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Venezuelan TV Airs New Video of Chavez


Former Cuban leader Fidel Castro and Venezuela's President Hugo Chavez (R) speak in Havana in this June 28, 2011 handout photo. Supporters of Chavez hailed the release of new footage of the socialist leader as evidence he was recovering from surgery in Cu

Former Cuban leader Fidel Castro and Venezuela's President Hugo Chavez (R) speak in Havana in this June 28, 2011 handout photo. Supporters of Chavez hailed the release of new footage of the socialist leader as evidence he was recovering from surgery in Cu

Venezuelan state television aired new footage Wednesday of President Hugo Chavez, whose prolonged stay in Cuba after surgery has triggered speculation about his health.

The footage showed the 56-year-old president walking and talking with his friend, former Cuban leader Fidel Castro. The two are seen in a garden in Cuba, where. Chavez underwent emergency surgery on June 10.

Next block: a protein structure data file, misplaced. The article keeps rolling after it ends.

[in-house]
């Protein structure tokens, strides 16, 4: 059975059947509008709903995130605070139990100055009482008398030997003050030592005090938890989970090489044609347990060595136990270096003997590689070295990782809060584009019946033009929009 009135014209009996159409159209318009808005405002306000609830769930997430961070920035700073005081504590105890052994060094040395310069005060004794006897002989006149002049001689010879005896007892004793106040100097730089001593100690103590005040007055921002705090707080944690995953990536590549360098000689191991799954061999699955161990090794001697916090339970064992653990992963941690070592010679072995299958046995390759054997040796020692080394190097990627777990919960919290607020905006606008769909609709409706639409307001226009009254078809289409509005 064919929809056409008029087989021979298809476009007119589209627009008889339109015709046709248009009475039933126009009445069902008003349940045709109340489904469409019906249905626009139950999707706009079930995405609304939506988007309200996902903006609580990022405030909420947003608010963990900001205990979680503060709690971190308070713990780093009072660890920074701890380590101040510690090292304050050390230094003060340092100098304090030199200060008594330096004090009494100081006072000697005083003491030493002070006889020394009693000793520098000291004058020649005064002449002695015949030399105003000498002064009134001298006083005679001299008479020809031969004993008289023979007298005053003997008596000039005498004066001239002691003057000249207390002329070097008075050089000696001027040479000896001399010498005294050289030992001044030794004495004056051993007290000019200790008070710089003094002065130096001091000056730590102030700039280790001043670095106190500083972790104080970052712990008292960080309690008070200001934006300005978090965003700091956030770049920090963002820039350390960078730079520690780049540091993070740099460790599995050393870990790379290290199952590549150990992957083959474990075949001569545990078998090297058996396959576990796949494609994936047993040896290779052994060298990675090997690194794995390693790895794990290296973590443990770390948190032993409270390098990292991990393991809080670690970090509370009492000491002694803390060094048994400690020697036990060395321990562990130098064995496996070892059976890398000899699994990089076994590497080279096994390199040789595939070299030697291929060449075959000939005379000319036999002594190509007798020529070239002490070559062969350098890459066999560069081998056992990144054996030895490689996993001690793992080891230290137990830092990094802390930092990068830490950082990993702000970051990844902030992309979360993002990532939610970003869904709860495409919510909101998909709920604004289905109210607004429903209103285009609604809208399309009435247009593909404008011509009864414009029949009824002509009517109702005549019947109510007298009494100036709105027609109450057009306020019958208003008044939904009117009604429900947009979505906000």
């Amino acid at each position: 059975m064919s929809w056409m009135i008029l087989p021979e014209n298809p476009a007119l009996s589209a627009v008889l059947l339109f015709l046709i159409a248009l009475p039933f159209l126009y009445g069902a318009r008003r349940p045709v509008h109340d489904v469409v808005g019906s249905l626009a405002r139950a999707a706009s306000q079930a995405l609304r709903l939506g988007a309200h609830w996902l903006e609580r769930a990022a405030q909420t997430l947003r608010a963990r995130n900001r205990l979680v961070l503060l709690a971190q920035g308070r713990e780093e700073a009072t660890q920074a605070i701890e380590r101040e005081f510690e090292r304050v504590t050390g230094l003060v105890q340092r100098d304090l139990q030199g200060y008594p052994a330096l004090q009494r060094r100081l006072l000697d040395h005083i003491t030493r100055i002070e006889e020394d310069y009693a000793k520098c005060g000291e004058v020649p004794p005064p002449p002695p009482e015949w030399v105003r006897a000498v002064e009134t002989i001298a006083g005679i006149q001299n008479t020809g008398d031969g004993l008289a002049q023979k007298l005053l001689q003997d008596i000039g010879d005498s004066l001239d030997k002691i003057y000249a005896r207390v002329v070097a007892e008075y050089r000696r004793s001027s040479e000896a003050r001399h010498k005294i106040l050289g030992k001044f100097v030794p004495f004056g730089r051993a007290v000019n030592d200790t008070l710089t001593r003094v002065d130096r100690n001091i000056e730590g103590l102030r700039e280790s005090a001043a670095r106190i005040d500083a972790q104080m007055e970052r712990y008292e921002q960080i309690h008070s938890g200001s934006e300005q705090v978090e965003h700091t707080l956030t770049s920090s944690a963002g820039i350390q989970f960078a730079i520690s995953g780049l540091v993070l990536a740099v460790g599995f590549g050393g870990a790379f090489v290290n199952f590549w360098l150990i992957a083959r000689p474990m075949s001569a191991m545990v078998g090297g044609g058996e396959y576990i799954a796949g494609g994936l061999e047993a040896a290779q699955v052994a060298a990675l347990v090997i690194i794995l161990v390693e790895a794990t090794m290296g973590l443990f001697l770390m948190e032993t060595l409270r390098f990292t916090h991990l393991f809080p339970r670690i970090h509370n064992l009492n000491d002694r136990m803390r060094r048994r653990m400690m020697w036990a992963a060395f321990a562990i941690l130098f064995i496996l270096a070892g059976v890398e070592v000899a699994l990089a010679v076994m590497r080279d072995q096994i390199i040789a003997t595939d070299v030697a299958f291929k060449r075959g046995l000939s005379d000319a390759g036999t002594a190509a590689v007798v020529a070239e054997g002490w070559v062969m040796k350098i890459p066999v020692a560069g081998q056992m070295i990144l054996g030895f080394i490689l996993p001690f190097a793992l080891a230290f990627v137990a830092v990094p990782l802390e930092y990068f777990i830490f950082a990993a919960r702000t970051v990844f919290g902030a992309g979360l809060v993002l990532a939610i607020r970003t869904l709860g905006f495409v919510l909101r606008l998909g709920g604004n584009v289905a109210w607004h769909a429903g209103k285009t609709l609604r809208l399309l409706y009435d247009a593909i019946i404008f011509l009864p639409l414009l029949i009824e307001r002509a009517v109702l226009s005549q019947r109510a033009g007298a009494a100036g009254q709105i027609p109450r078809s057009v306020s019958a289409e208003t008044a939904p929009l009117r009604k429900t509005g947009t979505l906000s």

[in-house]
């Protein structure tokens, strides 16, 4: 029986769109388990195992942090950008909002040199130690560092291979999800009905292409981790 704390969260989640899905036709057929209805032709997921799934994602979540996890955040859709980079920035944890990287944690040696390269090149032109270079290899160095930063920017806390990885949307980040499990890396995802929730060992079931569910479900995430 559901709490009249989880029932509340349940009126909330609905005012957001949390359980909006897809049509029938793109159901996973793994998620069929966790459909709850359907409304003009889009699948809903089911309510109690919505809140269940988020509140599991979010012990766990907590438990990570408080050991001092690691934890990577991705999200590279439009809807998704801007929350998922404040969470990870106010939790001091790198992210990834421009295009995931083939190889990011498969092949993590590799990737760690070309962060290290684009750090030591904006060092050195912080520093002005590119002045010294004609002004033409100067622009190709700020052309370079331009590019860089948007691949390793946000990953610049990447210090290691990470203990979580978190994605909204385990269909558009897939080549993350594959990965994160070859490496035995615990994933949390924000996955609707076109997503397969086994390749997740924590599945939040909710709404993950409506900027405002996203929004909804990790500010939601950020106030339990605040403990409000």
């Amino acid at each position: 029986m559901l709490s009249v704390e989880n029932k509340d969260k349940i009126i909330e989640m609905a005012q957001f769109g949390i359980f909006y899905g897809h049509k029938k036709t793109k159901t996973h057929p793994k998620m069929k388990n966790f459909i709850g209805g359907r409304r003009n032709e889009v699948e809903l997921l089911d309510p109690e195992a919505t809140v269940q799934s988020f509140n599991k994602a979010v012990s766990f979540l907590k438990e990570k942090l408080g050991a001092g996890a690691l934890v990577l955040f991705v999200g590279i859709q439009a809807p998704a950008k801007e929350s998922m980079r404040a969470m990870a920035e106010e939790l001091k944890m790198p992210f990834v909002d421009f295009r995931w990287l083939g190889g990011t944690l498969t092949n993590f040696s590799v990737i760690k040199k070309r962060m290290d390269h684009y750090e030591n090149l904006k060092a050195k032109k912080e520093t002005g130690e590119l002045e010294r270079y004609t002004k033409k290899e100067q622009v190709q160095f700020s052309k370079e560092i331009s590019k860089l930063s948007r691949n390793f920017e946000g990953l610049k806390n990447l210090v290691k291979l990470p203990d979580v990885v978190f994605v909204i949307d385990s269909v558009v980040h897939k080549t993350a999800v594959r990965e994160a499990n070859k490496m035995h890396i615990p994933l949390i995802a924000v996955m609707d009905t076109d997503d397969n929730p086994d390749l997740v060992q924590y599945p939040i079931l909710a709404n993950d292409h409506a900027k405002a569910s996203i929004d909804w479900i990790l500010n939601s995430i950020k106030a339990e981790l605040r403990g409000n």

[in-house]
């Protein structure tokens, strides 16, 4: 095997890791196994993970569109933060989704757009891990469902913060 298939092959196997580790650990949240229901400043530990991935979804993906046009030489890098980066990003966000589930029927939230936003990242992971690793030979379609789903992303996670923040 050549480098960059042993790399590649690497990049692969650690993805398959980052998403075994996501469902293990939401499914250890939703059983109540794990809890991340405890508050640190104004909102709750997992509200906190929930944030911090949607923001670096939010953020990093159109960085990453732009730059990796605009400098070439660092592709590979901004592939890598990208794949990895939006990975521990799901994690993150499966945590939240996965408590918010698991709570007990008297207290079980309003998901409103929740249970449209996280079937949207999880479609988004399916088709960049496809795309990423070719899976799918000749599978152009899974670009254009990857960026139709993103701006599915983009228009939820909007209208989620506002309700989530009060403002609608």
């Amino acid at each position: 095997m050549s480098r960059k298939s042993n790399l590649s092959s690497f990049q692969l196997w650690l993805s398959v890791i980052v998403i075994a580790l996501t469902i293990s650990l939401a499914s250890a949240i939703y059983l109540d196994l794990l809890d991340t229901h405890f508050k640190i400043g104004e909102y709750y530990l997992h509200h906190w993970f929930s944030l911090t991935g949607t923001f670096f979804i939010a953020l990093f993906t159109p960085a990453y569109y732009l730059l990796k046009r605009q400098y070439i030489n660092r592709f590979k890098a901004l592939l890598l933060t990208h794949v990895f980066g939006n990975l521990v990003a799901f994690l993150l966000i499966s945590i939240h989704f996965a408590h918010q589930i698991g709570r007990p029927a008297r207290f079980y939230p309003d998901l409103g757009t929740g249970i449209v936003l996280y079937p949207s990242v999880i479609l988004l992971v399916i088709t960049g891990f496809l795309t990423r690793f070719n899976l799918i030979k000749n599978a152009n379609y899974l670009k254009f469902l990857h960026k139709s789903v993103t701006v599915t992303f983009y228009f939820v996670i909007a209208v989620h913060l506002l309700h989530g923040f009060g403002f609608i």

President Chavez appeared lucid and talkative, as he and Castro discussed content in Cuba's state-run newspaper Granma. The footage, which included audio from the conversation, was shot on Tuesday. Portions of the footage, without audio, aired Tuesday on Cuban television.

Venezuelan Vice President Elias Jaua told state television the video is evidence Chavez is "on the road to recovery."

Authorities have said President Chavez's June 10 operation was for an abscess in his pelvic area. But his prolonged stay in Havana has sparked rumors he may have cancer.

Meanwhile, Venezuela says it has canceled a summit of Latin American leaders scheduled for next week in Caracas, due to Chavez's health status.

The two-day summit was supposed to be the first meeting of a new regional bloc called the Community of Latin American and Caribbean States (CELAC). Chavez was to host the summit, which coincided with the 200th anniversary of Venezuela's independence from Spain.

Venezuelan opposition figures are demanding more information about the president's health, saying Chavez and his aides should be more straightforward. Some opposition politicians say Vice President Jaua should replace Chavez until he recovers, a move Jaua has rejected.

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